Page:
DIY Whisky Truffles -Thrifty, Easy And Deliciously Decadent
Mmmm…. Belgian truffles. The basic ingredients are not expensive, which makes them a thrifty gift option. They are delicious and decadent and actually very easy to make. The problem is that they contain cream – and cream goes off in a matter of days. So if you want a steady supply of truffles on hand at Christmas, you can only make them a day or two ahead. I did exactly this for years, spending Christmas Eve in a cloud of cocoa and a filthy temper as I coated them by the dozen. Then it dawned on me that maybe, just maybe, truffles might freeze.
Guess what? It turns out truffle centres freeze beautifully! This lets you make your truffles way ahead of Christmas and has the added advantage that truffle centres are easier to coat in melted chocolate when they are frozen. Just take as many as you need out the freezer, coat them in melted chocolate and within minutes the coating has set and you are ready to pop them into a box or bag.
How To Make So-Easy-You-Can’t-Go-Wrong Whisky Truffles
1. Make Your Truffle Centres
Break up 100g of milk chocolate, or use 100g of milk chocolate buttons. In a bowl combine 15ml of single cream with 15 ml of whisky. Be sure to add the whisky to the cream first – if you pour it over the chocolate it will seize and be good for nothing but the bin. (Voice of experience, sadly.) Alternatively, use 30 ml of irish cream liqueur. (Note that this will give you a sweeter centre so you might want to use plain chocolate instead.) Add your bits of chocolate and place the bowl over a slightly smaller bowl filled with freshly-boiled water. Now leave it alone for 5 minutes.
Give it a gentle stir to combine the melted chocolate with the cream and whisky. If there are still tiny lumps of chocolate, leave it for a few more minutes. Stir gently again until you have a glossy, smooth bowl of chocolate loveliness.
Now leave it for a couple of hours. Get two teaspoons. Take a spoonful out of the bowl. Roll it between the two spoons to form a little ball. Place the ball on a baking tray. Repeat until you have nothing left in the bowl and a tray of little chocolate balls. Pop the tray into the freezer for at least 5 hours. Tip the little balls into a freezer bag, gently squeeze the air out and seal. They are now ready to take out as many or as few as you want whenever you need them.
2. Coat Your Whisky Truffles
Take It Easy
Chocolate can lose its temper when it gets heated (and at this time of year, who am I to judge?) Tempering is the process of melting chocolate to the right temperature, cooling it carefully, raising the temperature slightly again to exactly the right temperature and then allowing it to set. Does that sound fiddly? It is fiddly. Get it right, and you have lovely glossy chocolate that snaps brightly when broken. Get it wrong and you have dull chocolate with white patches that tastes a bit stale.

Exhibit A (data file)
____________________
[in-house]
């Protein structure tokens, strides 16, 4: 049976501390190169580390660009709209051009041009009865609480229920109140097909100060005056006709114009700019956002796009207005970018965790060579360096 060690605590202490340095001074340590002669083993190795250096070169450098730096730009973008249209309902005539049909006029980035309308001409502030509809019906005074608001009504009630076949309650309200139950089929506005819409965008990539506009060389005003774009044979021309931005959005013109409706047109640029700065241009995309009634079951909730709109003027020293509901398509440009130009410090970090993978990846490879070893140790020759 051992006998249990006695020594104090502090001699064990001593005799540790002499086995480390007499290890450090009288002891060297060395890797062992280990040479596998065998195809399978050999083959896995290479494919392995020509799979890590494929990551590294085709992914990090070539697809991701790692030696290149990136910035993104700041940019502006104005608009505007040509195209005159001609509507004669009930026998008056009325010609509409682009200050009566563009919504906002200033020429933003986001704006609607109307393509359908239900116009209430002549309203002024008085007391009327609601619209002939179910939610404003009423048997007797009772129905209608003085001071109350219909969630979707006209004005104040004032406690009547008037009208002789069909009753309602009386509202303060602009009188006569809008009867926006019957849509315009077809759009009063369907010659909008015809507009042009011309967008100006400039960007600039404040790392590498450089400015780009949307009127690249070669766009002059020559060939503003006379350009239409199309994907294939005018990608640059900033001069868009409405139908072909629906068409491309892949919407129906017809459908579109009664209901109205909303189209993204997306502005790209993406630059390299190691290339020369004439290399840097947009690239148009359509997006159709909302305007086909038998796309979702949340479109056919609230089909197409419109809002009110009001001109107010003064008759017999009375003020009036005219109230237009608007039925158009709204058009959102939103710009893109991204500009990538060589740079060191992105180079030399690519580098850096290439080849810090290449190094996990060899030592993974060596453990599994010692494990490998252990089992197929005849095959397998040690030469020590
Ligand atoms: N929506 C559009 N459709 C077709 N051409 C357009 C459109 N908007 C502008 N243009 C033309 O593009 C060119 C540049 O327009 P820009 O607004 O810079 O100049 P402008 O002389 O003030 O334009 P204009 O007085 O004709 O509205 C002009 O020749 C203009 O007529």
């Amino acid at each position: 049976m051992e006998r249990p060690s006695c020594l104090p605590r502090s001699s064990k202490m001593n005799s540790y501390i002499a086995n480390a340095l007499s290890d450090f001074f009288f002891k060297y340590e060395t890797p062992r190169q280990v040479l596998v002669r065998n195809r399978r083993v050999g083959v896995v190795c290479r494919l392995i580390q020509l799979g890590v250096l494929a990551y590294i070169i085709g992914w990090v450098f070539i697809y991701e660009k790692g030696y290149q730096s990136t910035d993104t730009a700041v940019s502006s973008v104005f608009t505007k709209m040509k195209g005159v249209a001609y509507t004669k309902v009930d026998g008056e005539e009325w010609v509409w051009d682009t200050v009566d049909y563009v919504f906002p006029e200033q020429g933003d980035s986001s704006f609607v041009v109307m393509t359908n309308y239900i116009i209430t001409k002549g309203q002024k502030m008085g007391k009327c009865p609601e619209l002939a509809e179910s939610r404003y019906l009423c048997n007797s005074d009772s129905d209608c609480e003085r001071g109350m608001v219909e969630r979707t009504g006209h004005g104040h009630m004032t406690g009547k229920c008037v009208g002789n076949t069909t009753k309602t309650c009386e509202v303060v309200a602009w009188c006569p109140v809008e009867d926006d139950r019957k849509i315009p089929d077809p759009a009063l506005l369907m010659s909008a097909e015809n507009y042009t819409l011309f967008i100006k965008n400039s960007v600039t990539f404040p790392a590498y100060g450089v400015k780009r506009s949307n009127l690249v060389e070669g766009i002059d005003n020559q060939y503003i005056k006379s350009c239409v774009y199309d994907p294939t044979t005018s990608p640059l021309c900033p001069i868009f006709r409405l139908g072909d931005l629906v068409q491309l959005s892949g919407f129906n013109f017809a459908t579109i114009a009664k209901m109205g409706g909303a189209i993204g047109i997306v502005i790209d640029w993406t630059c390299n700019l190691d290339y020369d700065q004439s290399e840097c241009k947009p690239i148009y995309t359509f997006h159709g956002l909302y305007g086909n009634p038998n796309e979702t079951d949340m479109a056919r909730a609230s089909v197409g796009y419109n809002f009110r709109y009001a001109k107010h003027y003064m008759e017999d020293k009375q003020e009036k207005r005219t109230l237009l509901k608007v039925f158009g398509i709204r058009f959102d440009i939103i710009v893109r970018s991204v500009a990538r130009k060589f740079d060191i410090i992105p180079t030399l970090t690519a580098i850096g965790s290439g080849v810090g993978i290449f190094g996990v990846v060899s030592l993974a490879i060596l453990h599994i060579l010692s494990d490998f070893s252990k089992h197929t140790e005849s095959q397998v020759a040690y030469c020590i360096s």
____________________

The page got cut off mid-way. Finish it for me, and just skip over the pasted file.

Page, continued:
I want my whisky truffles NOW so I am not going to temper the chocolate to coat them. To be honest, even if I had time, I still wouldn’t bother for a truffle coating because I have learned [looks around to make sure nobody is listening] that you can cheat!
You can cheat by coating them in a layer of melted chocolate and then dropping them straight into a bowl of cocoa and giving them a gentle roll with a fork to coat. Any imperfections are covered by the powdery layer of cocoa. You can do the same with glimmer sugar. If it comes to that, you can do the same with a bashed up Flake, although this lacks the pizazz of glimmer sugar or the classiness of cocoa. Or you could take a chance on it and just coat them in white chocolate, which loses its temper less readily.
Or Take The Easy Route
Two words: cooking chocolate. I would never – never – recommend making a truffle centre with cooking chocolate. The centre is the main event and it is only ever going to be as good as the chocolate you make it with. (By the way, Aldi and Lidl do perfectly good chocolate for truffle centres – the Lidl Fair Trade brand is particularly good.) The coating is thin, and does not have to be such high quality. In particular, white cake covering is not such a vast taste-step away from regular white chocolate. Cooking chocolate is not actually chocolate – which means that it doesn’t need to be tempered. So melt and coat without fear – your truffles will look perfectly pretty.
How To Coat Your Truffles In Melted [ahem] Chocolate
You need three things – two bowls, two spoons and a supply of cocktail sticks. Fill one bowl with hot water and pop the other bowl on top. Fill with a small amount of chocolate to melt. Take a spoonful of melted chocolate, spear a truffle centre with a cocktail stick and drop it into the spoon.
Using two spoons, roll the truffle in the chocolate until it is coated. Stab it with cocktail stick, pick it up and tilt and swirl the melted chocolate around it until it begins to set. Using a second cocktail stick to free the first, pop it onto a cold plate. Repeat until you have a plate of lovely little truffles.
3. Package Your Whisky Truffles Like A Pro
Once they have set, pop them into a little cellophane bag, close with ribbon or a metallic twist tie and add a label with a handwritten use-by date on the back. (The use-by date is one week from the day you take them out the freezer.) I reckon whisky truffles cry out for these lovely tartan labels, free to downoad from eatdrinkchic. But then I would, wouldn’t I?
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